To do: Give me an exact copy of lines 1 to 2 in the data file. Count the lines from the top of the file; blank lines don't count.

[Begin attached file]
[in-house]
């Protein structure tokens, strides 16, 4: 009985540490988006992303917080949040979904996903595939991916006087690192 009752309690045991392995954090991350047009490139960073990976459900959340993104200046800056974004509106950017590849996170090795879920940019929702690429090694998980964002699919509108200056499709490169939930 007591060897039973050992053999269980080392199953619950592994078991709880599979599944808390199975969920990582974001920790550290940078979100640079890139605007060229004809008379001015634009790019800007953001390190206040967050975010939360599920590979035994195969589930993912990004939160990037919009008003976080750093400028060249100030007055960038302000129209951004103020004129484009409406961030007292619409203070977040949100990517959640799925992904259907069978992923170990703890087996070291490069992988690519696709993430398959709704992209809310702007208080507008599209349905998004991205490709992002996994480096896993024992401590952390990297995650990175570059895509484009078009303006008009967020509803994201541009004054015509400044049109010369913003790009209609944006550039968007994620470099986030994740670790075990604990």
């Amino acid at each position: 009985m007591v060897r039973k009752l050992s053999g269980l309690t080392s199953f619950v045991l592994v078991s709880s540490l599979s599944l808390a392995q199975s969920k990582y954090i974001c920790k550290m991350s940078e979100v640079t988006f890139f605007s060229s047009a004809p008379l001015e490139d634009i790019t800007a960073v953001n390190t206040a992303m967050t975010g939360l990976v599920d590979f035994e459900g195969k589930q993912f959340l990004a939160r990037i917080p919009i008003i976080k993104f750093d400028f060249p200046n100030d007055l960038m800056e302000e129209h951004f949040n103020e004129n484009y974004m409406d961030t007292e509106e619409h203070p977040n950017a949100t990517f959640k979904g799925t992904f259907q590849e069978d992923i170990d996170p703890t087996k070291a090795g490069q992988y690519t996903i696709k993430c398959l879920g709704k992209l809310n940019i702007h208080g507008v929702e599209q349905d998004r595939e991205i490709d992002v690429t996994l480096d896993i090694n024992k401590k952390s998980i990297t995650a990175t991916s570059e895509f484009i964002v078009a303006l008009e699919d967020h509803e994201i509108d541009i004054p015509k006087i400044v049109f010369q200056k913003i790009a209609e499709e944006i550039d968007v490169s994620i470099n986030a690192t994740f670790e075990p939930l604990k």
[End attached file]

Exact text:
[in-house]
């Protein structure tokens, strides 16, 4: 009985540490988006992303917080949040979904996903595939991916006087690192 009752309690045991392995954090991350047009490139960073990976459900959340993104200046800056974004509106950017590849996170090795879920940019929702690429090694998980964002699919509108200056499709490169939930 007591060897039973050992053999269980080392199953619950592994078991709880599979599944808390199975969920990582974001920790550290940078979100640079890139605007060229004809008379001015634009790019800007953001390190206040967050975010939360599920590979035994195969589930993912990004939160990037919009008003976080750093400028060249100030007055960038302000129209951004103020004129484009409406961030007292619409203070977040949100990517959640799925992904259907069978992923170990703890087996070291490069992988690519696709993430398959709704992209809310702007208080507008599209349905998004991205490709992002996994480096896993024992401590952390990297995650990175570059895509484009078009303006008009967020509803994201541009004054015509400044049109010369913003790009209609944006550039968007994620470099986030994740670790075990604990």